During the second quarter and first six months of fiscal 2002, the Company incurred $0.8 million, and $2.4 million, respectively, in non-recurring charges related to its previously announced restructuring program. All of the non-recurring charges relate to resort operations except for $0.2 million associated with real estate operations incurred during the second quarter of fiscal 2002. During the second quarter of fiscal 2002, the Company also took an additional $25.5 million asset impairment charge on Steamboat based on modifications from preliminary estimates to the final purchase and sale agreement and delays in completing the sale. During the first quarter of fiscal 2002, the Company incurred an $18.7 million non-recurring charge from the cumulative effect of a change in accounting principle related to the impairment of goodwill resulting from the adoption of Statement of Financial Accounting Standards No. 142. The net loss for the first quarter of fiscal 2001 included $0.8 million in pre-opening expenses at the Steamboat Grand Hotel, which opened in October 2000, and a $2.5 million benefit, net of taxes, from the cumulative effect of a change in accounting principle related to marking interest rate derivatives to their market value as a result of the adoption of Statement of Financial Accounting Standards No. 133.

Fiscal 2002 Second Quarter Results

The net loss available to common shareholders for the second quarter of fiscal 2002 was $43.5 million, or $1.37 per basic and diluted share, compared with a net loss of $10.4 million, or $0.34 per basic and diluted share for the second fiscal quarter of 2001. Excluding non-recurring items, and adjusting for the Company’s previously announced decision not to recognize any tax benefit or expense, the net loss available to common shareholders for the second quarter of fiscal 2002 was $17.3 million, or $0.54 per basic and diluted share compared to a net loss of $12.6 million, or $0.41 per basic and diluted share, during the second quarter of fiscal 2001.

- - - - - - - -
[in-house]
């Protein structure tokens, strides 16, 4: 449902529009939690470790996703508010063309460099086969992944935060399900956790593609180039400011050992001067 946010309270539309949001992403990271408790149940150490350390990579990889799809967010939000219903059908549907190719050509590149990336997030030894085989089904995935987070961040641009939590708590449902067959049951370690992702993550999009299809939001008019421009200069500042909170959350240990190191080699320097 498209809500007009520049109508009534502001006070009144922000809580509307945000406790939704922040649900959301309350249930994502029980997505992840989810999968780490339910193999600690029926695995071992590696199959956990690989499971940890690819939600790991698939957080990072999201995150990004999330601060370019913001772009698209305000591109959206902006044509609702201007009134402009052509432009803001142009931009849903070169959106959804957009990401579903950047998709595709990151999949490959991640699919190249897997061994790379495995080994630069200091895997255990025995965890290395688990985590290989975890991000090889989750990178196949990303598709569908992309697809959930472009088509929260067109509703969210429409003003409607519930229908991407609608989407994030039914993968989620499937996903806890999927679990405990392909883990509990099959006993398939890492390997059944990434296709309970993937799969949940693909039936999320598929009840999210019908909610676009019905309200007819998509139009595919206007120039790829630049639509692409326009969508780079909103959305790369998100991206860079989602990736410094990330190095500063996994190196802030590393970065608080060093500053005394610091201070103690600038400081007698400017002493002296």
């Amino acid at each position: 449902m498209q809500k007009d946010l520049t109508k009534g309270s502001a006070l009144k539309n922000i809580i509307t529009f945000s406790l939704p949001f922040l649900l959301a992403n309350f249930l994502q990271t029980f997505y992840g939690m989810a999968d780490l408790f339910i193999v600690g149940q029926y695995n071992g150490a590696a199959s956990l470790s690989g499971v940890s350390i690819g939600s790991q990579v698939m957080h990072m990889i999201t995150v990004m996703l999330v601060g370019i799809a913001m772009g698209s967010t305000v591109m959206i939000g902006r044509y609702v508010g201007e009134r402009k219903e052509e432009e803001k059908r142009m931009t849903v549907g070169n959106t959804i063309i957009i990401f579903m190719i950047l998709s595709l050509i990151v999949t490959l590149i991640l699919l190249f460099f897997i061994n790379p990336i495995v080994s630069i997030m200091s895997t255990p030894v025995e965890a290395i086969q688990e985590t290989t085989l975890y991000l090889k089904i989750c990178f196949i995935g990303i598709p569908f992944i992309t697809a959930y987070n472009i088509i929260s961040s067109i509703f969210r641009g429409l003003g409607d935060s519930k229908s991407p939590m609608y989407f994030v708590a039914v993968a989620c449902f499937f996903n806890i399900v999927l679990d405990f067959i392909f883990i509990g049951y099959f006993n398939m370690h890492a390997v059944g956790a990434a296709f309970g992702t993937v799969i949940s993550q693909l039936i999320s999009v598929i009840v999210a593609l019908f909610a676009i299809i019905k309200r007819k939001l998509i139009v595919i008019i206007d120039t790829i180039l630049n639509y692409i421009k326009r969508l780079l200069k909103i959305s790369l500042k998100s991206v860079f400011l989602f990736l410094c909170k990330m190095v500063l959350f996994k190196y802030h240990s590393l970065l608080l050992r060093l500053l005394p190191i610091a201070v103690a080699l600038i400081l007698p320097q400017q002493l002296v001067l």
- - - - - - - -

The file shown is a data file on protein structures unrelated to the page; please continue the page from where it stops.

Total revenues were $121.2 million for the second quarter of fiscal 2002, compared with $156.3 million for the previous year’s second quarter. Resort revenue was $108.8 million for the quarter, compared with $125.5 million in the second quarter of fiscal 2001. The decline in resort revenues reflects the later start to the ski season in fiscal 2002 and the Company’s strategic decision to sell its Sugarbush resort during the first quarter of fiscal 2002. Adjusting for the sale, resort revenue for the second quarter of fiscal 2001 would have been $118.8 million. Real estate revenue from ongoing quartershare sales was $12.3 million, versus $30.7 million for the same period in fiscal 2001. While a decline in real estate revenues was expected due to the Company’s strategy to sell it’s remaining quartershare inventory prior to commencing any new projects, western real estate sales have been negatively affected by economic weakness following September 11th and weakness in the Utah market resulting from the Olympics. The Company’s real estate revenues in the second quarter of fiscal 2001 were also positively affected by the delivery of the Steamboat Grand Hotel in October 2000 and a land sale to Marriott Vacation Club International.